Brezhnev had his revenge and Amin was killed in the December 1979 Soviet invasion. As war heated up Hisbe began to receive the lions’ share of weapons for the Afghan mujahideen from Pakistan. Hekmetyar realised that Hisbe could not continue to fight the Soviets as they had the Afghan communists. So Hekmetyar took a leaf out of the book of Iran’s Mujahedin e Khalq who conducted urban terrorism against supporters of the Islamic Republic. Accordingly Soviet troops browsing in Kabul whilst off duty would find themselves hunted down by Hisbe Mujahedin.

At the beginning of the Soviet invasion Ahmed Shah Massoud was forced to ask a Hisbe commander for support in 1980 as the Panjsher Valley came under pressure from Soviet attacks.  The Hisbe support was generously provided. In one ambush that the Hisbe conducted in Panjshir Valley they killed five Soviet troops taking their weapons. However, bad feeling developed with Massoud’s men when they demanded the Hisbe hand over the weapons from the five dead Soviets and eventually the weapons were reluctantly shared between the two sides as a compromise measure. Later in another incident Massoud forces would rob Hisbe men of their weapons including a Makarov pistol which Massoud took to proudly wearing which incensed Hekmetyar.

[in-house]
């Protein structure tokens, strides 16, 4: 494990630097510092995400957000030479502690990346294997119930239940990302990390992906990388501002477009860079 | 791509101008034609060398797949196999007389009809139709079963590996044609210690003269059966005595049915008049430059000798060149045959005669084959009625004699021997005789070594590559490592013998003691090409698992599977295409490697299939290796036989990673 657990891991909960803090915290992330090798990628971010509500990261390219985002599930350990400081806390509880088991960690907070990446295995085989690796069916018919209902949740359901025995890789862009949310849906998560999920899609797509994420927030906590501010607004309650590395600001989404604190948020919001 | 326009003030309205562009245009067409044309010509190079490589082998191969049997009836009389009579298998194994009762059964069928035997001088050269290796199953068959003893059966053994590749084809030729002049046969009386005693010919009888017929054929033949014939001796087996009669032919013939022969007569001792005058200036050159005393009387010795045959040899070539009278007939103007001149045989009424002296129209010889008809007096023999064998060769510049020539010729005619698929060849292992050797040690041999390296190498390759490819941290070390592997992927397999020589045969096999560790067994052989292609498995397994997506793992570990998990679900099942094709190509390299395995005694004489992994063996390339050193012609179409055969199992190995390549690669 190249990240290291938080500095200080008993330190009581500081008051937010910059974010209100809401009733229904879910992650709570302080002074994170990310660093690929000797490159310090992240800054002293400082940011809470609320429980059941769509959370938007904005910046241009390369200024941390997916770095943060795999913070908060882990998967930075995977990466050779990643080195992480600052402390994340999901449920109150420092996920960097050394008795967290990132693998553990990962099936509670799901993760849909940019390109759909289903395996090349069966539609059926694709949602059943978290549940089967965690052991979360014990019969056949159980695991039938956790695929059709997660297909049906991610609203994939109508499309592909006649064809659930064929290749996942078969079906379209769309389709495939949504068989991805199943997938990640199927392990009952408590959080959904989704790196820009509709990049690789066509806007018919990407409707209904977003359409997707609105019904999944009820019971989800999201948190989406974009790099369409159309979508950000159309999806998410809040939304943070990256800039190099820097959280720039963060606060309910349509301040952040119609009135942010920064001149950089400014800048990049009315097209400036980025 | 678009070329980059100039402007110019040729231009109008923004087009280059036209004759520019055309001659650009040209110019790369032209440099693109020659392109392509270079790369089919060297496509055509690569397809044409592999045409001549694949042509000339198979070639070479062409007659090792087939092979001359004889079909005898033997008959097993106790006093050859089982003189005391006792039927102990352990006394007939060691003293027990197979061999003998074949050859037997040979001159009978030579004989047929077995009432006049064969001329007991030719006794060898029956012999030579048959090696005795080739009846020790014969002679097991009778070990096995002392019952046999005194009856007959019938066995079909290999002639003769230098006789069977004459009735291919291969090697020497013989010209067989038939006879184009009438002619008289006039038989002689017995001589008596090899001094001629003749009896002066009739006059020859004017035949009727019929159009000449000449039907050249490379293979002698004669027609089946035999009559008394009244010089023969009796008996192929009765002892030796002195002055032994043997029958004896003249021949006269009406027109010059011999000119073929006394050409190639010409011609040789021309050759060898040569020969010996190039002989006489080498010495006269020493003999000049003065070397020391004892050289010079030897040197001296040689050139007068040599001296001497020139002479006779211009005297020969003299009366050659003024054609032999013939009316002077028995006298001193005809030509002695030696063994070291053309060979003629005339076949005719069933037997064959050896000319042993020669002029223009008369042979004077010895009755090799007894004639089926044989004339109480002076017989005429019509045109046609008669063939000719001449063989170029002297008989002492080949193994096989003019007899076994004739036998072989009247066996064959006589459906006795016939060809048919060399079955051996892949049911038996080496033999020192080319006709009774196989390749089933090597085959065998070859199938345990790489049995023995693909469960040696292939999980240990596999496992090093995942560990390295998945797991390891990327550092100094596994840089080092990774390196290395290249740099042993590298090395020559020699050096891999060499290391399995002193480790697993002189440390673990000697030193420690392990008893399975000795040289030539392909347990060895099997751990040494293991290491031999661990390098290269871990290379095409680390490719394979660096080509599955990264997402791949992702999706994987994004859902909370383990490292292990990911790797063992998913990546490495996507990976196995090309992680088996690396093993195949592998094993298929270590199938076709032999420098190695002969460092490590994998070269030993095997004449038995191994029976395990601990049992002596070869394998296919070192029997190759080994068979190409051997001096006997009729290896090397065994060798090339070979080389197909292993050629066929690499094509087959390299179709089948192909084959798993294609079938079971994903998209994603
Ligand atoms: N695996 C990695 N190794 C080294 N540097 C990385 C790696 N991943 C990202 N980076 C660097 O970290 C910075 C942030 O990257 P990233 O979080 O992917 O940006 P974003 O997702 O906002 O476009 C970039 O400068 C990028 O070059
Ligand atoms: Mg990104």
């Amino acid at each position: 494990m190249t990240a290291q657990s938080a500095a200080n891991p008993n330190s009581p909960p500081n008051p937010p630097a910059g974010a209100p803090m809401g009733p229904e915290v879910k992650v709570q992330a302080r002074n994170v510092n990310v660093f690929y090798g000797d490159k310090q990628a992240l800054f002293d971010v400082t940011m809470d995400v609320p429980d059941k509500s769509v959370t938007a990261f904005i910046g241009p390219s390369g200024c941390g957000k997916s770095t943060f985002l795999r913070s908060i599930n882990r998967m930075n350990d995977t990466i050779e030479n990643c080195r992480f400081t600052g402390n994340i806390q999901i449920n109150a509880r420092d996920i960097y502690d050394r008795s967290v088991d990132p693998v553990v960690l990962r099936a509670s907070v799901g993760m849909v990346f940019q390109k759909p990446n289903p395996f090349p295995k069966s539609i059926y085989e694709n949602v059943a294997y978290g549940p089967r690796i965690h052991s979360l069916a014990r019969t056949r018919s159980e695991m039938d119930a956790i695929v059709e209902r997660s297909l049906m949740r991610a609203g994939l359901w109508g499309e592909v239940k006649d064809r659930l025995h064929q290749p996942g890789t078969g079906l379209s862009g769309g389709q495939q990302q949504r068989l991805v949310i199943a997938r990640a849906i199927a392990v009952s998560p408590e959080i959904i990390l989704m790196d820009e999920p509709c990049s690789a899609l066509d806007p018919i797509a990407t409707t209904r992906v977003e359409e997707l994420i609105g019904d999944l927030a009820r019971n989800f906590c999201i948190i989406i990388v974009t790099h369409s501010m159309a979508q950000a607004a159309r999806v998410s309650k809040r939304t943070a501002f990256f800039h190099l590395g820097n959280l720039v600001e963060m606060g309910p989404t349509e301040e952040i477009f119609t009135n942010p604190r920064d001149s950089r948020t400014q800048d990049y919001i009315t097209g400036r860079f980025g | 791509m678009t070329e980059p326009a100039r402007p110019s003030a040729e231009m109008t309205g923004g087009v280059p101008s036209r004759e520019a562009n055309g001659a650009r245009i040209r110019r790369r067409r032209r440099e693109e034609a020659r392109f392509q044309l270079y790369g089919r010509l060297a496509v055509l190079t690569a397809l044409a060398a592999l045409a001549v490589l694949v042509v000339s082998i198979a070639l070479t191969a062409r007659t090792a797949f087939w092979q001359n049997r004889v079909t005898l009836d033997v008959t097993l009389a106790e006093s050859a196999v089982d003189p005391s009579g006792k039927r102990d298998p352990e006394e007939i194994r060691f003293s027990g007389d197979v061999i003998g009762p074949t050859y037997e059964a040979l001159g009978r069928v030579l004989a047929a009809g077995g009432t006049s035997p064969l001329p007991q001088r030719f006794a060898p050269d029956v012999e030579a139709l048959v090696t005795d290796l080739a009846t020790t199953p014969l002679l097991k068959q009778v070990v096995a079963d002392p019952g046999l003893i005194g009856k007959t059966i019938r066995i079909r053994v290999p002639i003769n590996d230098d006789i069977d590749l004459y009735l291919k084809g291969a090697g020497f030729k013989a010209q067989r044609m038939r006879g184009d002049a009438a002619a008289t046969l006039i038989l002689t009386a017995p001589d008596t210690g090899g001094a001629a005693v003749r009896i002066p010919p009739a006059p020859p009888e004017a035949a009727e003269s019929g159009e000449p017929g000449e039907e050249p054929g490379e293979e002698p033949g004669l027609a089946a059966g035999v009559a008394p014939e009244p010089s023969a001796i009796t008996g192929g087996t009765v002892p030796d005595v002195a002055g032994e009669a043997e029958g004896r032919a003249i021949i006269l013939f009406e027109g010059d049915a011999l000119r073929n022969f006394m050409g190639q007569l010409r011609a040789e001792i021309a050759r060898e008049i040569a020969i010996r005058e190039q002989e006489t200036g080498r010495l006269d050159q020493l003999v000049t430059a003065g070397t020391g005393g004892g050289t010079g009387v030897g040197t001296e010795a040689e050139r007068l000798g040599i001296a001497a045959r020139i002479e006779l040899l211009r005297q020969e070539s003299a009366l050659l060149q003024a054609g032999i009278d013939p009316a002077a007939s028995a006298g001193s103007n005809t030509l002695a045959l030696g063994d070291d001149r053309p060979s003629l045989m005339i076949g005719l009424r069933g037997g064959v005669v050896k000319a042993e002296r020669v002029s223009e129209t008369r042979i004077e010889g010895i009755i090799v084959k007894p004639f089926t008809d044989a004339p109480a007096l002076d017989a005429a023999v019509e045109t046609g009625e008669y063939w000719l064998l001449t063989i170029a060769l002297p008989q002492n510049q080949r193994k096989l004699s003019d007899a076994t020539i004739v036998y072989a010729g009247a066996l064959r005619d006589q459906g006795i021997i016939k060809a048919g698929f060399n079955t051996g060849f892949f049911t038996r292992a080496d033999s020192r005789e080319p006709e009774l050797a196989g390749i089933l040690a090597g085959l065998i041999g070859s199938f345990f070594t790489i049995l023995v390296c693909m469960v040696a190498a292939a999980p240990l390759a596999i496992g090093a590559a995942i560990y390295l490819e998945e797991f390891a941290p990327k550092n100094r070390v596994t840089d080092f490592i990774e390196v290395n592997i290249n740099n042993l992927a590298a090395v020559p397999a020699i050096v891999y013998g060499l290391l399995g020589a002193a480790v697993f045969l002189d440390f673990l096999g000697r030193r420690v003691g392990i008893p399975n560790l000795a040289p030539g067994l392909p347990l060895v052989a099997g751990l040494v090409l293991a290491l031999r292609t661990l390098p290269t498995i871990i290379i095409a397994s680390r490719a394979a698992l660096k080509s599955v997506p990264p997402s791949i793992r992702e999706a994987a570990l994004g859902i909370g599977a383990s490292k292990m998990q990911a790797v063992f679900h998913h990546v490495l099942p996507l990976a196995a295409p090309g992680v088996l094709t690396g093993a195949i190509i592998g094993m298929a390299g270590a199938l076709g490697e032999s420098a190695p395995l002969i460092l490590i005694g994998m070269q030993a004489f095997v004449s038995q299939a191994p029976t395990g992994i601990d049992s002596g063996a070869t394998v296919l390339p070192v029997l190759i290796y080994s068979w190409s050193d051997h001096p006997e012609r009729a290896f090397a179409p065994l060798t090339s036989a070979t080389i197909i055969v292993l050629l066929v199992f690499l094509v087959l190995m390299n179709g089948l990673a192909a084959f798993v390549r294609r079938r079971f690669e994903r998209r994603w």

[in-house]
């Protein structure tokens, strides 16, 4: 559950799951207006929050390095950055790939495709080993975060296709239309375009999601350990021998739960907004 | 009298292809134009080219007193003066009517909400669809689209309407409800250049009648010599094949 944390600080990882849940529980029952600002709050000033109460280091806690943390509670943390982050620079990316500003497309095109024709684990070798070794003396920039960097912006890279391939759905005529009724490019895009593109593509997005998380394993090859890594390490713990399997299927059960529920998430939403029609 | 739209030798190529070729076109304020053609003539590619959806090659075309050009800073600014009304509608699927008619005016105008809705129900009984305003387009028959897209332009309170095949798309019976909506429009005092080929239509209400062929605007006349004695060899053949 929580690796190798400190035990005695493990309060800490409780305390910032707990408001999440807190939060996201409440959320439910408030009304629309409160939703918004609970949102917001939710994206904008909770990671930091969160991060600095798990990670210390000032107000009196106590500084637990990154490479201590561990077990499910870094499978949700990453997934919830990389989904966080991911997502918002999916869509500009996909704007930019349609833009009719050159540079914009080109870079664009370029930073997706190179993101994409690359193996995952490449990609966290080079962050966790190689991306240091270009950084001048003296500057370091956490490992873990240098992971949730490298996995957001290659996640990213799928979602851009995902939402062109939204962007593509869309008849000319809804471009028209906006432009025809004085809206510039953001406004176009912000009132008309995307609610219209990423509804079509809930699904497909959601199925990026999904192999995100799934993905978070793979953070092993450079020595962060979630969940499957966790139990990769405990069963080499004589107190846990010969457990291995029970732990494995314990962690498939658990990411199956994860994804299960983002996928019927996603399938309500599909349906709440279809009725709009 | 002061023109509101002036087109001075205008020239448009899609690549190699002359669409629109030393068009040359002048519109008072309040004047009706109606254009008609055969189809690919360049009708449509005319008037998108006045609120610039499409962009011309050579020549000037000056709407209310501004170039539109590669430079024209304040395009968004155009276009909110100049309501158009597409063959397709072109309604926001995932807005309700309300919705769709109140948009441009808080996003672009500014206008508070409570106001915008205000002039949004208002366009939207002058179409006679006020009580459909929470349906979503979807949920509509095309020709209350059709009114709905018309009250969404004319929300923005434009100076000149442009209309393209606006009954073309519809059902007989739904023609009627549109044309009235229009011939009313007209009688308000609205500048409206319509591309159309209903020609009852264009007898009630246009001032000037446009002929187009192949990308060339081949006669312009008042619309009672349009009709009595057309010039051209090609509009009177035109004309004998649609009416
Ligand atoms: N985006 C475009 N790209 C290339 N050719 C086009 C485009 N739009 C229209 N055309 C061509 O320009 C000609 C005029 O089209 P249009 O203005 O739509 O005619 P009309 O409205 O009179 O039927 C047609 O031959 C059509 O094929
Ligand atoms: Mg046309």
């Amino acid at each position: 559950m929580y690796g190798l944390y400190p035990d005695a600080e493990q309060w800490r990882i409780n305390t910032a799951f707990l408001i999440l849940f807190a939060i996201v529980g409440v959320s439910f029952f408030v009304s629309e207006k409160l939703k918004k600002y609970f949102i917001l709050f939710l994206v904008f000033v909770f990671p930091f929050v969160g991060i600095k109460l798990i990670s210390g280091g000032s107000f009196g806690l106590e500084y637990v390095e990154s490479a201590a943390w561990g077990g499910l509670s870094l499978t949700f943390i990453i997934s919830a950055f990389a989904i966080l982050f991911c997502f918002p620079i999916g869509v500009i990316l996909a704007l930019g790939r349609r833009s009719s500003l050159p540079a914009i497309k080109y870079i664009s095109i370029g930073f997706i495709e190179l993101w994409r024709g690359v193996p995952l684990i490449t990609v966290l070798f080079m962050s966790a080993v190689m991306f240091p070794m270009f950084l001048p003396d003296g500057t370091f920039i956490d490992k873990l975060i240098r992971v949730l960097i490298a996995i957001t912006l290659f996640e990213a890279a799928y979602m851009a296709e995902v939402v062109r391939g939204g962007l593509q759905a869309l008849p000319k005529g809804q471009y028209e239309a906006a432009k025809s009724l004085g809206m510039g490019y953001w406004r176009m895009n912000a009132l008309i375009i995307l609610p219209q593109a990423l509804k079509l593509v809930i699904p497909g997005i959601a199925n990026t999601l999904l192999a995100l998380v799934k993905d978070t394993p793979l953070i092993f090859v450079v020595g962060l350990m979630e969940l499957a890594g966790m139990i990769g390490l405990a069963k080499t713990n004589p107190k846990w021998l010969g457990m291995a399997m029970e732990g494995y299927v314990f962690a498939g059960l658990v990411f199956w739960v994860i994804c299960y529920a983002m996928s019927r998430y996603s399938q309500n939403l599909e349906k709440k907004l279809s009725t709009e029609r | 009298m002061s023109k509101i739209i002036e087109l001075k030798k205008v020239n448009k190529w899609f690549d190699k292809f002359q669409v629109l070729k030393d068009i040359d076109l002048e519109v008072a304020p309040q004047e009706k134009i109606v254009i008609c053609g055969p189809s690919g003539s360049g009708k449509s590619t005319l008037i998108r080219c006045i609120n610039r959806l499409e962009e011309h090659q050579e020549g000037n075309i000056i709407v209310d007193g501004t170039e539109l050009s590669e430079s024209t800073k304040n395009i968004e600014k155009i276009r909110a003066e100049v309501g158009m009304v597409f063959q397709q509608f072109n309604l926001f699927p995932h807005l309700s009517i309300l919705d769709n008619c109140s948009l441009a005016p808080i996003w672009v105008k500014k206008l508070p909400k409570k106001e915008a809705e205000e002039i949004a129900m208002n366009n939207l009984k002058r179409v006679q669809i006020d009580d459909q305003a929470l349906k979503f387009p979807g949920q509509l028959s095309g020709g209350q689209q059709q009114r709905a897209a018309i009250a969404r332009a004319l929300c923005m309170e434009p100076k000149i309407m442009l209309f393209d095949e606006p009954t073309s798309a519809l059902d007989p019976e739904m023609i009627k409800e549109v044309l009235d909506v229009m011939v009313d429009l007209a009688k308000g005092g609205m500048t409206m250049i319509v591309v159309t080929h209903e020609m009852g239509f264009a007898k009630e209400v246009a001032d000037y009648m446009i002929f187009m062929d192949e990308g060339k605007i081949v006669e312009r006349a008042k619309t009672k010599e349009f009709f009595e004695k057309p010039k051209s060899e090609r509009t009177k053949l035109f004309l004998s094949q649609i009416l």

Hisbe would move to try and isolate Massoud by cutting his supply line to the Panjsher. In return Massoud signed a temporary peace deal with the Soviets in 1982 and turned his attention to wipe out Hisbe commanders in Northern Afghanistan. The tensions between Hekmetyar’s Hisbe and Jamiat are described in detail in the book. As the Soviets were losing the conflict, they reached out to Massoud and offered him a Tajik buffer state in Northern Afghanistan since they feared a Hisbe takeover of Afghanistan. Massoud however believed he would be better served to wait and could capture the whole of Afghanistan.

In 1989 the Soviets had withdrawn and the Mujahdein of Hisbe attempted to seize control of Jalalabad. Massoud had promised to interdict supplies to Kabul on the Salang highway but did not uphold his promise. For this amongst other reasons the attack on Jalalabad was doomed to fail. The following year in 1990  General Tanai attempted a coup against the regime of Dr Najib supported by the Hekmetyar. The coup failed because Massoud used his influence amongst his supporters in the Afghan military to oppose Tanai. Massoud in 1992 allied with the Communist militia of General Dostum to seize power in Kabul. However, Hisbe forces had seized many ministries in Kabul including the Defence and Interior Ministry, but Massoud was supported by numerous Afghan generals and launched an attack on Hisbe in Kabul driving them out of the city but paving the way for civil war.